Every seat on Aer Lingus flights to the US was sold out on Monday, November 8, when the restriction was lifted.

Family and friends on both sides of the Atlantic were able to reunite again, and there were emotional scenes at the airports.

It was hoped that it would bring a welcome boost to airlines, including Aer Lingus, that are highly dependent on transatlantic traffic.

The airline’s chief operating officer, Peter O’Neill said it was hoped that the airline’s capacity will be back up at 80% of 2019 levels by March 2022 and up to 90% by the summer period.

Cork Airport

Cork Airport reopened on Monday, November 22, after the reconstruction of the runway closed it for 10 weeks.

The reconstruction was part of a €40 million investment programme currently under way at the airport.

The runway was re-built in two-and-a-half months, while funding for the project was only allocated 12 months earlier.

Cork Airport said it was the fastest large-scale construction project undertaken in the State in recent years and the single biggest government investment in the airport.

Managing Director Niall MacCarthy defended the decision to close the airport for 10 weeks while the aviation industry was attempting to recover.

“The massive runway reconstruction project was completed on schedule and within budget in a 10-week construction period,” he said.

“The airport made a brave decision to close completely to undertake the reconstruction works and be delivered in a quicker time, in a safer environment and with less long-term impacts on airlines and passengers than an alternative of night-time closures next year over a 10-month period next year.”

Over 430 people were employed during the 10-week reconstruction phase.

Funding Boost

In mid-December, the Government announced almost €108 million in direct Exchequer supports to Irish airports.

The funding is being administered under the Regional Airports Programme 2021-2025, the Covid-19 Regional State Airports Programme 2021, as well as the Covid-19 Supplementary Supports Scheme for Irish Airports recently approved by the European Commission.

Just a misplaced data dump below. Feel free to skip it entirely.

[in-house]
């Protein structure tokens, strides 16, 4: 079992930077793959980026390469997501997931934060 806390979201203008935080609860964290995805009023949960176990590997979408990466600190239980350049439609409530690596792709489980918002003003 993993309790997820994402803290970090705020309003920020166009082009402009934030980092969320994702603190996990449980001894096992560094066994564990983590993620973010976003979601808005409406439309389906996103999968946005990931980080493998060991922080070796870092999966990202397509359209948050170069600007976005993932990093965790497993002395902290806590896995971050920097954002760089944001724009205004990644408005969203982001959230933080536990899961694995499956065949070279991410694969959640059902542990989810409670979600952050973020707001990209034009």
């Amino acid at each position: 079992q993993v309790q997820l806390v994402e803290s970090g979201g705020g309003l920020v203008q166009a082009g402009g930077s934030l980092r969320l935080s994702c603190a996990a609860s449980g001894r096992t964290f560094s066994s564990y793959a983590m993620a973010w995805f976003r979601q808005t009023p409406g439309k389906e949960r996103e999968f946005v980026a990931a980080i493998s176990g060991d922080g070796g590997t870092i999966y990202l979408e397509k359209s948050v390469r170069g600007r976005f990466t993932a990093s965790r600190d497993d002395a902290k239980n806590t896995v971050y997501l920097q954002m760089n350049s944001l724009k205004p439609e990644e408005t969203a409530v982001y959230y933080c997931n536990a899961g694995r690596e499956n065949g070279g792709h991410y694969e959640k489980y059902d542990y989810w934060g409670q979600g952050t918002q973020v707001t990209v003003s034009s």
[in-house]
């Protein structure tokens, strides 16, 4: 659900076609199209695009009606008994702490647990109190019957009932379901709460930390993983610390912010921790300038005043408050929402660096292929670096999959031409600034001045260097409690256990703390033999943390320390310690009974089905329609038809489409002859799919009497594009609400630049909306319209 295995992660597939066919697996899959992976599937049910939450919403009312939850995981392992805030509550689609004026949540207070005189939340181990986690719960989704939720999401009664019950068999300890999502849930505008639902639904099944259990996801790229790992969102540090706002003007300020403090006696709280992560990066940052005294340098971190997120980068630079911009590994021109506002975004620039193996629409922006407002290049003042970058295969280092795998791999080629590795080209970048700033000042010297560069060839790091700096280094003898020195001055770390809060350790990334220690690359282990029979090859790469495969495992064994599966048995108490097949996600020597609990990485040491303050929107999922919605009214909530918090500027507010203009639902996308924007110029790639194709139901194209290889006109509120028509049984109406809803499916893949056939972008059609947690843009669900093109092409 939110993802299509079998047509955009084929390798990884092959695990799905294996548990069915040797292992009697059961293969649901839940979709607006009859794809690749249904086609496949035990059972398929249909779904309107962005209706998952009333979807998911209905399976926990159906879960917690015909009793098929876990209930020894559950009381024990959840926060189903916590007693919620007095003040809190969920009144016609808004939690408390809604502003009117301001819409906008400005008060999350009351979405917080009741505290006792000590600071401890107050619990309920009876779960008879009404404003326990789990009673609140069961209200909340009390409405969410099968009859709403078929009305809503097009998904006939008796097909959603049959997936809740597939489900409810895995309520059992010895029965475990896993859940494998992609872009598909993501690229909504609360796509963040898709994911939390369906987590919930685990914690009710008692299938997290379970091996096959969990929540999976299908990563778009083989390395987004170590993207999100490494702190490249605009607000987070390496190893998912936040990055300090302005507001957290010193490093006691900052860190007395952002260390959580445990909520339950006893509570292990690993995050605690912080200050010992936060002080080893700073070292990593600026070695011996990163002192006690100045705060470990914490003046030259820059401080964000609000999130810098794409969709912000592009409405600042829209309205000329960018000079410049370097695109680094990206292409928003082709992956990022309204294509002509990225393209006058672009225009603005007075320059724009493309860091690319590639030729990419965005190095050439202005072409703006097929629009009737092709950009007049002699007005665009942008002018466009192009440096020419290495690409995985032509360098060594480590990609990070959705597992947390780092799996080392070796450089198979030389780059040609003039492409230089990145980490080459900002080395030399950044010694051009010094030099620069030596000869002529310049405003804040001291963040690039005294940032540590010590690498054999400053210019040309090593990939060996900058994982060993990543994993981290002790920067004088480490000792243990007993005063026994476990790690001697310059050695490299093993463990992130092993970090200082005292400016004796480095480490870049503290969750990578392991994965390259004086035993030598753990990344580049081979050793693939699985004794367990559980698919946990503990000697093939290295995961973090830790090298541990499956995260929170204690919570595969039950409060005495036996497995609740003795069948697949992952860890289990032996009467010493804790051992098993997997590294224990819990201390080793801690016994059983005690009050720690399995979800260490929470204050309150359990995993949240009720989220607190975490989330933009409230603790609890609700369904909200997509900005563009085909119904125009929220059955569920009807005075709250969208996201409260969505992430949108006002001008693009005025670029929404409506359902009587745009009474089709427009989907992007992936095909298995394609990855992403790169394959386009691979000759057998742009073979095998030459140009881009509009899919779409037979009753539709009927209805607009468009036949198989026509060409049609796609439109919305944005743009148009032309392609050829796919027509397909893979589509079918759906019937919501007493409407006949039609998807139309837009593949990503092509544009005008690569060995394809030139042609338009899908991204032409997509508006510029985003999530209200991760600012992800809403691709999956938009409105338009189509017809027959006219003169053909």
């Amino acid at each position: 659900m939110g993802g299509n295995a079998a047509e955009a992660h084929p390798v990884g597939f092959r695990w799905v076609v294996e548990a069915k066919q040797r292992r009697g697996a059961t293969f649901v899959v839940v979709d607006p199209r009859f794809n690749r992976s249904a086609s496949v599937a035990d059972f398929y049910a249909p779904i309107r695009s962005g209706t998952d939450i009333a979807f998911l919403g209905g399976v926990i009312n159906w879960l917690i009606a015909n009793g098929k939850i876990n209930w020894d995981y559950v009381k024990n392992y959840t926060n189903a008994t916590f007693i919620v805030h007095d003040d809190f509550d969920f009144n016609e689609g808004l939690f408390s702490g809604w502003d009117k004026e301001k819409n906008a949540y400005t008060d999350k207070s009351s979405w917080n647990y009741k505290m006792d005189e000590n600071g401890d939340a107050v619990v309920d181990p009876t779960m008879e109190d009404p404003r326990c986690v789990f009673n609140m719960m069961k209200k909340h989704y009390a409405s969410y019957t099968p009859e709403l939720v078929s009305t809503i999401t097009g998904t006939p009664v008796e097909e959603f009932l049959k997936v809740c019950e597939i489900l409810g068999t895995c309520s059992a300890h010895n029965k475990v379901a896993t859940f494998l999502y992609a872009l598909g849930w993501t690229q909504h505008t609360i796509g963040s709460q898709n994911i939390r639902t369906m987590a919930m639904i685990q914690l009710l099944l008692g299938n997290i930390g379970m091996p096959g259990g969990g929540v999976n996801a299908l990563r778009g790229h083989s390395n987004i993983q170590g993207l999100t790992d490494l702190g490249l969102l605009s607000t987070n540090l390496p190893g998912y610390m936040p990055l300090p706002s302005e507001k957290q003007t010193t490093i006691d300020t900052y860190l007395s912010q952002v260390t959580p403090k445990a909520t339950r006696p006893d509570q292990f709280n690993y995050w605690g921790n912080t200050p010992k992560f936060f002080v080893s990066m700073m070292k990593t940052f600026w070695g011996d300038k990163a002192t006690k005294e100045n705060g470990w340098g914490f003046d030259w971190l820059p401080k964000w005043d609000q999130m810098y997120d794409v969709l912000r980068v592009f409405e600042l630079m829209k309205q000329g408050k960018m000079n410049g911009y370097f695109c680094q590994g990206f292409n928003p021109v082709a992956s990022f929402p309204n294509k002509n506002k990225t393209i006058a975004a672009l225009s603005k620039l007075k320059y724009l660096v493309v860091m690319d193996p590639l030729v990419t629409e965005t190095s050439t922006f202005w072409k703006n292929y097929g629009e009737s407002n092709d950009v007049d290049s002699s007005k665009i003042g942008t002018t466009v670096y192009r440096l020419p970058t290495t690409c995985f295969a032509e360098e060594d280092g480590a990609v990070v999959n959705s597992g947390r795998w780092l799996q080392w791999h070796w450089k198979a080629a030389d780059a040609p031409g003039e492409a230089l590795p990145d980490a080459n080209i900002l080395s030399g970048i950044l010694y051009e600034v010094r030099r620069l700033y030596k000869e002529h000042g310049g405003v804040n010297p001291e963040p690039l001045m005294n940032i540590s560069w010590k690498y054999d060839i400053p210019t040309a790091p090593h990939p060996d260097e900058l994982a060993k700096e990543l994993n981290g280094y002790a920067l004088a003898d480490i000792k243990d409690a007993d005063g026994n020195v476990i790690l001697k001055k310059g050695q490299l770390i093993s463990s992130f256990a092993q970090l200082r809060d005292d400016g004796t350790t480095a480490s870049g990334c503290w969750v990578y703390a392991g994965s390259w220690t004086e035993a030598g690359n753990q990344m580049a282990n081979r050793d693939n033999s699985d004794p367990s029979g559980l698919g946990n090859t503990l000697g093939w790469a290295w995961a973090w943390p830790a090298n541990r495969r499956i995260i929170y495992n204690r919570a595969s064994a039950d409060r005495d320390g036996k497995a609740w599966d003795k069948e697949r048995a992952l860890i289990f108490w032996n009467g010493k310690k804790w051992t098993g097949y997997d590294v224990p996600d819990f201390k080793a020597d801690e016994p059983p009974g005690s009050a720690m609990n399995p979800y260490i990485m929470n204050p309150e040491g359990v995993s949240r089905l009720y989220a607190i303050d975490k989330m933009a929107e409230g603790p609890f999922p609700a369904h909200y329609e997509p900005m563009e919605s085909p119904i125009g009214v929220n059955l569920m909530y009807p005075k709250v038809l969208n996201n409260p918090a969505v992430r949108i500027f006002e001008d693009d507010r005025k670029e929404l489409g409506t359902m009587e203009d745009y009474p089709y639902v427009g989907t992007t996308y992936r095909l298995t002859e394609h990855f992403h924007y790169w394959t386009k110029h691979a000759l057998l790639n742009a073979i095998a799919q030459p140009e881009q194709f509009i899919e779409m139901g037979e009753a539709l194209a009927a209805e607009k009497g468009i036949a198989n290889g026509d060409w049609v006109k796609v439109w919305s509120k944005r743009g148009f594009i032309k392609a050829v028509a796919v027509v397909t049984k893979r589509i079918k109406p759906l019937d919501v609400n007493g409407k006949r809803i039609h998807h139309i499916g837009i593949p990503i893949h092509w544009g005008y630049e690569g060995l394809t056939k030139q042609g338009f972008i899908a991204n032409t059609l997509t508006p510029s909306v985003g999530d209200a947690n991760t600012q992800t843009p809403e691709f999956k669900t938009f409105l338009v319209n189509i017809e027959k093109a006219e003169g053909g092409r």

Dublin Airport will receive almost €80m, while Cork will receive nearly €14m and Shannon just over €10m.

Mary Considine, CEO of Shannon Group which runs the airport welcomed the funding announcement. “The aviation sector including airports have been at the epicentre of the devastation caused as a result of the pandemic.

“As we focus on rebuilding connectivity, we warmly welcome the Government support announced by Minister Naughton through the inclusion of Shannon Airport in the Covid-19 Regional State Airports Programme 2021, and we are grateful of confirmation of final approval of the additional funding for the state airports under the Covid-19 Supplementary Supports Scheme for Irish Airports recently approved by the European Commission,” she added.

Omicron

The omicron variant once again dashed the travel sector’s hopes for recovery as we neared the end of 2021.

A fresh wave of restrictions lead passengers to cancel or hold off on booking trips.

Ryanair chief executive, Michael O’Leary said the airline expected to fly 10% fewer passengers in December as a result.

He said he also expected the first few months of 2022 to be weak if there is continued uncertainty over restrictions, or if new measures are imposed.

In an interview with The Telegraph newspaper in the UK, Mr O’Leary said he thinks only vaccinated passengers should be allowed to fly.

He said governments should “make life difficult” for people who refuse to take the vaccine without good reason.

“If you’re not vaccinated, you shouldn’t be allowed in the hospital, you shouldn’t be allowed to fly, you shouldn’t be allowed on the London Underground, and you shouldn’t be allowed in the local supermarket or your pharmacy either,” he said.